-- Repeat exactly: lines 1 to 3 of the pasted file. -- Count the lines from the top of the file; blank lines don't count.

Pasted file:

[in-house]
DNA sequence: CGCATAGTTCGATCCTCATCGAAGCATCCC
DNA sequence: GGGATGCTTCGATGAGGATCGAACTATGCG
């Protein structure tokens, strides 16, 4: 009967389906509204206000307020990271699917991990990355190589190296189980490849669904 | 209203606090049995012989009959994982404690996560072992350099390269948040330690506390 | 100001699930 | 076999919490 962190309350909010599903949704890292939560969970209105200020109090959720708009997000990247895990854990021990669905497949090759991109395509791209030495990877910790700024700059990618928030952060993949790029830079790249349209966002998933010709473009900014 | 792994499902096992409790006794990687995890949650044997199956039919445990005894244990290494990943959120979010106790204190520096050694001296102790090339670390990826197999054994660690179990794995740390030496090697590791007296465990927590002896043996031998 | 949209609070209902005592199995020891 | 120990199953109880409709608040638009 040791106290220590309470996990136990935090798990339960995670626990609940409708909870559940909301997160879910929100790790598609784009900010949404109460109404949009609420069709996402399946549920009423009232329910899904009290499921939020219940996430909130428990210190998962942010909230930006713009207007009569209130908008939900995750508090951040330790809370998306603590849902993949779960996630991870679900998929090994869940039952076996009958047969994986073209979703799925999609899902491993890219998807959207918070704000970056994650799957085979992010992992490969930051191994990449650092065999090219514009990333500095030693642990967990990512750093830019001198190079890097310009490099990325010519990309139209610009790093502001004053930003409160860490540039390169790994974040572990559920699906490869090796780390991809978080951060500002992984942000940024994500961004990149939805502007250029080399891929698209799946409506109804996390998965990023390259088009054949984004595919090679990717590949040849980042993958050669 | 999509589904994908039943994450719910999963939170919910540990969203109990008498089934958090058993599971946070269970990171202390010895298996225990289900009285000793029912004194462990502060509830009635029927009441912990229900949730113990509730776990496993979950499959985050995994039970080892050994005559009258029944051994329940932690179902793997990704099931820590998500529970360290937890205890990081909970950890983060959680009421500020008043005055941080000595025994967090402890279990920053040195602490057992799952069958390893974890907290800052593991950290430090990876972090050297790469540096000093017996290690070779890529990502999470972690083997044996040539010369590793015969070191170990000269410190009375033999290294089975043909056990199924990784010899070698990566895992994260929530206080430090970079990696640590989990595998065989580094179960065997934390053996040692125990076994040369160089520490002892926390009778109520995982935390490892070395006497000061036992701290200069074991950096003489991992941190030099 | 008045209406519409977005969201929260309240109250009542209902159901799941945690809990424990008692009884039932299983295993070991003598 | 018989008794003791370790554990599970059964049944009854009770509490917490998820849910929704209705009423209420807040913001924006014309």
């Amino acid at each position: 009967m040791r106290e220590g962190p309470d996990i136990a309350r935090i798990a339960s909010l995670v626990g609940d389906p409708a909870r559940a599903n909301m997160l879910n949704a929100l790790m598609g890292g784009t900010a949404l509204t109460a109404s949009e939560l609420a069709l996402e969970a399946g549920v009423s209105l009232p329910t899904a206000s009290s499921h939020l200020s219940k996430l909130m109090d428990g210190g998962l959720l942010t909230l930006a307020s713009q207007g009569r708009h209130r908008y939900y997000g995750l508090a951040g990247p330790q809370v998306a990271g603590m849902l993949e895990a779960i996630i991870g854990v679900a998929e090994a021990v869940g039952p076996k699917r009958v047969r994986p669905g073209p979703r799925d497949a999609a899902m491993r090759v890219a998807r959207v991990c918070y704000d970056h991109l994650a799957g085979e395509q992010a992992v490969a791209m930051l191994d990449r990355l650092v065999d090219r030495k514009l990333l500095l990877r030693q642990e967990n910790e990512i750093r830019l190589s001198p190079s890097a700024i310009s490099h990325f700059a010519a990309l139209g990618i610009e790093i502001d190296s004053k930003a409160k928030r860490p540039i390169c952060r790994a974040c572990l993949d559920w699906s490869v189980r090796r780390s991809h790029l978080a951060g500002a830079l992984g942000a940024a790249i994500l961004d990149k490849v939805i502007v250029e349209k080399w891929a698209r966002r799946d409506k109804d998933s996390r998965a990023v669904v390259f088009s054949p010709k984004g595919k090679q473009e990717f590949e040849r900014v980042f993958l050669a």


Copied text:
[in-house]
DNA sequence: CGCATAGTTCGATCCTCATCGAAGCATCCC
DNA sequence: GGGATGCTTCGATGAGGATCGAACTATGCG